Hiring Saga Of An Early Stage Startup

Hiring Saga Of An Early Stage Startup

Friday October 26, 2012,

9 min Read

I left my job recently and started working on my startup, FindYogi, along with 2 other founders. Having read a lot of books and blogs on startups, we thought we knew a lot about startups and will easily be able to avoid common mistakes in hiring. We expected people to join for salary cuts and understand ESOPs. Not to our surprise, that was happening. We were 5 people strong, 3 Founders & 2 Founding team hires, by the time I served my notice period with my previous company. We are 9 as I write this. May be 11 by the time this is published. The team has grown right. Right, as in, people took cash cut to join us and came in for stocks. Somewhere down under we feel very confident of ourselves and people who have joined us.

 Here is an account of the hiring effort so far:

1. First step was to post openings on Hasgeek and Hirist. We believe such forums are amazing as candidates here do not need to be sold on the idea of working for startups. The response was low in numbers but quality was good.

2. We wrote to a lot of people in the industry asking them to refer candidates, only to realize they were struggling as well. Later, we ended up referring some candidates to them.

3. The sales team at Naukri probably tracks these smaller job boards. In second week, we got a mail from Naukri offering us 1 free listing. This was a boon. We got tons of resumes. Going through all the resumes was painful but we had no choice. Less than 1% of those were worth talking to but we closed half of current team from there.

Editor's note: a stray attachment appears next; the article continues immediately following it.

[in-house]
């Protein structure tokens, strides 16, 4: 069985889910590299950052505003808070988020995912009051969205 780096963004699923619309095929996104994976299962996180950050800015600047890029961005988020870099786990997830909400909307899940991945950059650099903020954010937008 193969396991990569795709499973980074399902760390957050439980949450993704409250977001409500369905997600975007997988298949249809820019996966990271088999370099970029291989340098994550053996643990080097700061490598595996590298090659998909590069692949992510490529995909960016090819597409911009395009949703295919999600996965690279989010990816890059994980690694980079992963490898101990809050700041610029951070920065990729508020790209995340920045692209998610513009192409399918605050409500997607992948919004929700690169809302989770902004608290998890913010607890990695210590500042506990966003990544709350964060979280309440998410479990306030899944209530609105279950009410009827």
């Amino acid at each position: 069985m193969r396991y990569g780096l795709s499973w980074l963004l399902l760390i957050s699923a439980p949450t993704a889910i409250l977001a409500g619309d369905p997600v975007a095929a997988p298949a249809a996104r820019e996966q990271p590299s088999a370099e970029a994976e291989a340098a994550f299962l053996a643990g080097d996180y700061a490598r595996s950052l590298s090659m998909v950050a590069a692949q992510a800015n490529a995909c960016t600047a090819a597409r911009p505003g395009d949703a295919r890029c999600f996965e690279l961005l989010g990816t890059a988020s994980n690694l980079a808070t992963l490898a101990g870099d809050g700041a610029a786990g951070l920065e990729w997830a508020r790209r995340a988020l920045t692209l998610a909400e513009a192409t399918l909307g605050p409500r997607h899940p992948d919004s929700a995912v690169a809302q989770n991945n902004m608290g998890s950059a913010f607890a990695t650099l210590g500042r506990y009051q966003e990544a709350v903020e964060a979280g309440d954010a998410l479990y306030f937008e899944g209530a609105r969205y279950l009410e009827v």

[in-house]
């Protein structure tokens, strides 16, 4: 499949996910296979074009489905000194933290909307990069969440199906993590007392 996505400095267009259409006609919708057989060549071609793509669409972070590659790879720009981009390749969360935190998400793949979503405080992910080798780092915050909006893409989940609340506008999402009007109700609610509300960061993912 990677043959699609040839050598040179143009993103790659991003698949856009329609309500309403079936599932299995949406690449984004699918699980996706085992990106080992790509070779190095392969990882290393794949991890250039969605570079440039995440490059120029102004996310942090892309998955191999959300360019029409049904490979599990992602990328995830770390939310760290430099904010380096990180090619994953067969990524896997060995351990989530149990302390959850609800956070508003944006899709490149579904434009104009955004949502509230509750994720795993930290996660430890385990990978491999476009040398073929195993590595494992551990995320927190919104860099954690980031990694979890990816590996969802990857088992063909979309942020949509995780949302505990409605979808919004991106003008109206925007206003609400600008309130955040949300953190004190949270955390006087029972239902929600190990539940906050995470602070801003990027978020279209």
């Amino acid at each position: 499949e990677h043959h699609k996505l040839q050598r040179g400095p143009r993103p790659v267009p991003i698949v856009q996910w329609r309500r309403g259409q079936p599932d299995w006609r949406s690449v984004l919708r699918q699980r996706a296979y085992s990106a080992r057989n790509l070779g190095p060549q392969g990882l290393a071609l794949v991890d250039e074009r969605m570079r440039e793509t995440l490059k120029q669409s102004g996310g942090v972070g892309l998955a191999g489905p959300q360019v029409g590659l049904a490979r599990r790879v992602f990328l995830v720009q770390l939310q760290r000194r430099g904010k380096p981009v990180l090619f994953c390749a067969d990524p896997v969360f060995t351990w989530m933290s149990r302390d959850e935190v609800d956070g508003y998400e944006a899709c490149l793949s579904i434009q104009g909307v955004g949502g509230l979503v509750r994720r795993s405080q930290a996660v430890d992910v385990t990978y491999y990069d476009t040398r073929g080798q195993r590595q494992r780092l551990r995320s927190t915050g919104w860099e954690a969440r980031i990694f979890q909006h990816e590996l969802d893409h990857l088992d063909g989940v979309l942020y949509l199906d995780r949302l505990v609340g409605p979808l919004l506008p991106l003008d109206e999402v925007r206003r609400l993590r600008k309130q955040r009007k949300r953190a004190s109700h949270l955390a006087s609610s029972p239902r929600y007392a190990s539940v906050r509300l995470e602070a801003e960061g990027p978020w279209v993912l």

4. In order to manage the gazillion number of resumes, we started using Recruiterbox. This is a productive recruitment tool irrespective of the stage of your company.

5. Anil (co-founder) and I spent hours talking to potential hires. Few of them were good but had unrealistic expectations. We were short listing candidates who had tried something “different”. They had something to show, something to talk about apart from their academics.

6. Third week – we hired Sudeep, a fresh college grad. A couple minutes on phone with him and we realized (gut feeling) he is a go getter. He wanted to learn things. He joined us within 7 days moving from Jaipur to Bangalore.

7. Being a consumer web startup in a crowded market we knew we had to build something superior for the users. I remember Girish of FreshDesk, saying, “I might have come late but I have come with the latest”. This is the mantra we are trying to follow. May be the first version will not reflect that but the fundamentals have to be strong enough to help us move quickly, iterate quickly.

We realize that user interface will always play a major role in the overall experience, hence we needed a UI guy who has science/reasoning behind his designs, is ready to learn, and does not fall in love with what he made.

For this position in particular we tried very hard. Some interesting people responded to our mails and discussed the plans, however, most stopped responding as we had little cash to offer, no brand as yet.